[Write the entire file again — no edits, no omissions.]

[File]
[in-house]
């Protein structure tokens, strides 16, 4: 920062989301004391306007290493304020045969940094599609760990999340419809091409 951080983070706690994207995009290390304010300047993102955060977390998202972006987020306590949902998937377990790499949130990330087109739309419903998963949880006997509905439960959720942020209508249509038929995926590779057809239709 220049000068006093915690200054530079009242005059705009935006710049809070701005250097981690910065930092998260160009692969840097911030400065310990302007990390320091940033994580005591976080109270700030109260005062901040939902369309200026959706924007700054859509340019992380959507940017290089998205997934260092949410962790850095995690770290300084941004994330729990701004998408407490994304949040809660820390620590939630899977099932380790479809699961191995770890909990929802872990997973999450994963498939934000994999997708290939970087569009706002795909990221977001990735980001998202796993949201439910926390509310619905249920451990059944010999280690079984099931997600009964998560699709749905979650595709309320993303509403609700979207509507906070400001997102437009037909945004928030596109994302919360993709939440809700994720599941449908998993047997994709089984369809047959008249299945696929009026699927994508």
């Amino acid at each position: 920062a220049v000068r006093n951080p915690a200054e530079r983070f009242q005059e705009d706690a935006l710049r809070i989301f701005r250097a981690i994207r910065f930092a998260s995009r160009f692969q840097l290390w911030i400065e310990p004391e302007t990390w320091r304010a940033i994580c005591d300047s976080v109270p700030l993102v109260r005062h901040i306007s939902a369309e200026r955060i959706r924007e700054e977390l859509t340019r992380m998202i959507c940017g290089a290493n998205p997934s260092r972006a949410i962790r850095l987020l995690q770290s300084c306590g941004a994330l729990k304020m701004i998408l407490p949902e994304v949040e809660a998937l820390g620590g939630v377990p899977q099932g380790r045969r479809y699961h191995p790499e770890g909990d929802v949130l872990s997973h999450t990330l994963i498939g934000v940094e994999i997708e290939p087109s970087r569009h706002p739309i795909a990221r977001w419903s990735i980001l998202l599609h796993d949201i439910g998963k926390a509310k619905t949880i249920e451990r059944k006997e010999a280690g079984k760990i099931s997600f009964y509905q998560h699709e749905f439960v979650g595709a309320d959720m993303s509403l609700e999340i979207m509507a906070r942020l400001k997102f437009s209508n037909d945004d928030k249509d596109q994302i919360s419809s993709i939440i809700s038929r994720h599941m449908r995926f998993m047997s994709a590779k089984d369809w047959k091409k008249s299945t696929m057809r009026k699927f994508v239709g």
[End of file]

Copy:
[in-house]
């Protein structure tokens, strides 16, 4: 920062989301004391306007290493304020045969940094599609760990999340419809091409 951080983070706690994207995009290390304010300047993102955060977390998202972006987020306590949902998937377990790499949130990330087109739309419903998963949880006997509905439960959720942020209508249509038929995926590779057809239709 220049000068006093915690200054530079009242005059705009935006710049809070701005250097981690910065930092998260160009692969840097911030400065310990302007990390320091940033994580005591976080109270700030109260005062901040939902369309200026959706924007700054859509340019992380959507940017290089998205997934260092949410962790850095995690770290300084941004994330729990701004998408407490994304949040809660820390620590939630899977099932380790479809699961191995770890909990929802872990997973999450994963498939934000994999997708290939970087569009706002795909990221977001990735980001998202796993949201439910926390509310619905249920451990059944010999280690079984099931997600009964998560699709749905979650595709309320993303509403609700979207509507906070400001997102437009037909945004928030596109994302919360993709939440809700994720599941449908998993047997994709089984369809047959008249299945696929009026699927994508």
């Amino acid at each position: 920062a220049v000068r006093n951080p915690a200054e530079r983070f009242q005059e705009d706690a935006l710049r809070i989301f701005r250097a981690i994207r910065f930092a998260s995009r160009f692969q840097l290390w911030i400065e310990p004391e302007t990390w320091r304010a940033i994580c005591d300047s976080v109270p700030l993102v109260r005062h901040i306007s939902a369309e200026r955060i959706r924007e700054e977390l859509t340019r992380m998202i959507c940017g290089a290493n998205p997934s260092r972006a949410i962790r850095l987020l995690q770290s300084c306590g941004a994330l729990k304020m701004i998408l407490p949902e994304v949040e809660a998937l820390g620590g939630v377990p899977q099932g380790r045969r479809y699961h191995p790499e770890g909990d929802v949130l872990s997973h999450t990330l994963i498939g934000v940094e994999i997708e290939p087109s970087r569009h706002p739309i795909a990221r977001w419903s990735i980001l998202l599609h796993d949201i439910g998963k926390a509310k619905t949880i249920e451990r059944k006997e010999a280690g079984k760990i099931s997600f009964y509905q998560h699709e749905f439960v979650g595709a309320d959720m993303s509403l609700e999340i979207m509507a906070r942020l400001k997102f437009s209508n037909d945004d928030k249509d596109q994302i919360s419809s993709i939440i809700s038929r994720h599941m449908r995926f998993m047997s994709a590779k089984d369809w047959k091409k008249s299945t696929m057809r009026k699927f994508v239709g």